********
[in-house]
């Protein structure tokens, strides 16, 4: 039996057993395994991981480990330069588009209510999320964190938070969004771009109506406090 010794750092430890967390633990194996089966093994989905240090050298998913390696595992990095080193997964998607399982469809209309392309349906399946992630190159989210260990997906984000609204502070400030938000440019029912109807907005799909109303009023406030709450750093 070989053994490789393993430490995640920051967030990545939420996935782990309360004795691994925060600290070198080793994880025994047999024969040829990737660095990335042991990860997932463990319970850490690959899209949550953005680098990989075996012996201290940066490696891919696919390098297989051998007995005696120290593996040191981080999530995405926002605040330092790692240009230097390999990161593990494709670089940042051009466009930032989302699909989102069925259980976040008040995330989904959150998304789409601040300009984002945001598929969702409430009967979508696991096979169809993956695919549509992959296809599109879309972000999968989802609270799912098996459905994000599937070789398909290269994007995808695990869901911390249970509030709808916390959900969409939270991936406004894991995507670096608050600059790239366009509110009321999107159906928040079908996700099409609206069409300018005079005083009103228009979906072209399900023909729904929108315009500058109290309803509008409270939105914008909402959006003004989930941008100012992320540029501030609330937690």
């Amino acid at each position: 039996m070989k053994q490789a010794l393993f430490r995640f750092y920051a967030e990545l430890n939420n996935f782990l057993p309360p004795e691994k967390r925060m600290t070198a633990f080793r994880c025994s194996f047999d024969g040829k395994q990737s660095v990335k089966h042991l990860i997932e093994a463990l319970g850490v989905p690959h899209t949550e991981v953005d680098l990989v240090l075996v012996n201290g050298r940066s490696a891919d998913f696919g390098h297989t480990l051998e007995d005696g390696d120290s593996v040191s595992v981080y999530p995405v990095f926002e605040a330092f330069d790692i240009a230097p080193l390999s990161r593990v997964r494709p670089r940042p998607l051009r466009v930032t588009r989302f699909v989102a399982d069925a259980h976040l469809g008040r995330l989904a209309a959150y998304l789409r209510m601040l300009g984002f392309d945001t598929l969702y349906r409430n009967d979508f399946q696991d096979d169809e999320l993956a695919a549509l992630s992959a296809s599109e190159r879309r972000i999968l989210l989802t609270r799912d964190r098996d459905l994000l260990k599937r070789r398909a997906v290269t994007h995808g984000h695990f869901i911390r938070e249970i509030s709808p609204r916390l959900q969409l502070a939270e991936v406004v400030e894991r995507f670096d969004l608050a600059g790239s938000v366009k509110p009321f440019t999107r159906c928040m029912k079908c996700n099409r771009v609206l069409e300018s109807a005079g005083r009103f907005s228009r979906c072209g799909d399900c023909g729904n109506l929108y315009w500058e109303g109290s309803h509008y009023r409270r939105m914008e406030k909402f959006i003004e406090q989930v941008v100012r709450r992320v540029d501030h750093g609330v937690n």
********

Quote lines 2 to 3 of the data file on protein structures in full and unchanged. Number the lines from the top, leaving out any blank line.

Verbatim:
């Protein structure tokens, strides 16, 4: 039996057993395994991981480990330069588009209510999320964190938070969004771009109506406090 010794750092430890967390633990194996089966093994989905240090050298998913390696595992990095080193997964998607399982469809209309392309349906399946992630190159989210260990997906984000609204502070400030938000440019029912109807907005799909109303009023406030709450750093 070989053994490789393993430490995640920051967030990545939420996935782990309360004795691994925060600290070198080793994880025994047999024969040829990737660095990335042991990860997932463990319970850490690959899209949550953005680098990989075996012996201290940066490696891919696919390098297989051998007995005696120290593996040191981080999530995405926002605040330092790692240009230097390999990161593990494709670089940042051009466009930032989302699909989102069925259980976040008040995330989904959150998304789409601040300009984002945001598929969702409430009967979508696991096979169809993956695919549509992959296809599109879309972000999968989802609270799912098996459905994000599937070789398909290269994007995808695990869901911390249970509030709808916390959900969409939270991936406004894991995507670096608050600059790239366009509110009321999107159906928040079908996700099409609206069409300018005079005083009103228009979906072209399900023909729904929108315009500058109290309803509008409270939105914008909402959006003004989930941008100012992320540029501030609330937690």
């Amino acid at each position: 039996m070989k053994q490789a010794l393993f430490r995640f750092y920051a967030e990545l430890n939420n996935f782990l057993p309360p004795e691994k967390r925060m600290t070198a633990f080793r994880c025994s194996f047999d024969g040829k395994q990737s660095v990335k089966h042991l990860i997932e093994a463990l319970g850490v989905p690959h899209t949550e991981v953005d680098l990989v240090l075996v012996n201290g050298r940066s490696a891919d998913f696919g390098h297989t480990l051998e007995d005696g390696d120290s593996v040191s595992v981080y999530p995405v990095f926002e605040a330092f330069d790692i240009a230097p080193l390999s990161r593990v997964r494709p670089r940042p998607l051009r466009v930032t588009r989302f699909v989102a399982d069925a259980h976040l469809g008040r995330l989904a209309a959150y998304l789409r209510m601040l300009g984002f392309d945001t598929l969702y349906r409430n009967d979508f399946q696991d096979d169809e999320l993956a695919a549509l992630s992959a296809s599109e190159r879309r972000i999968l989210l989802t609270r799912d964190r098996d459905l994000l260990k599937r070789r398909a997906v290269t994007h995808g984000h695990f869901i911390r938070e249970i509030s709808p609204r916390l959900q969409l502070a939270e991936v406004v400030e894991r995507f670096d969004l608050a600059g790239s938000v366009k509110p009321f440019t999107r159906c928040m029912k079908c996700n099409r771009v609206l069409e300018s109807a005079g005083r009103f907005s228009r979906c072209g799909d399900c023909g729904n109506l929108y315009w500058e109303g109290s309803h509008y009023r409270r939105m914008e406030k909402f959006i003004e406090q989930v941008v100012r709450r992320v540029d501030h750093g609330v937690n």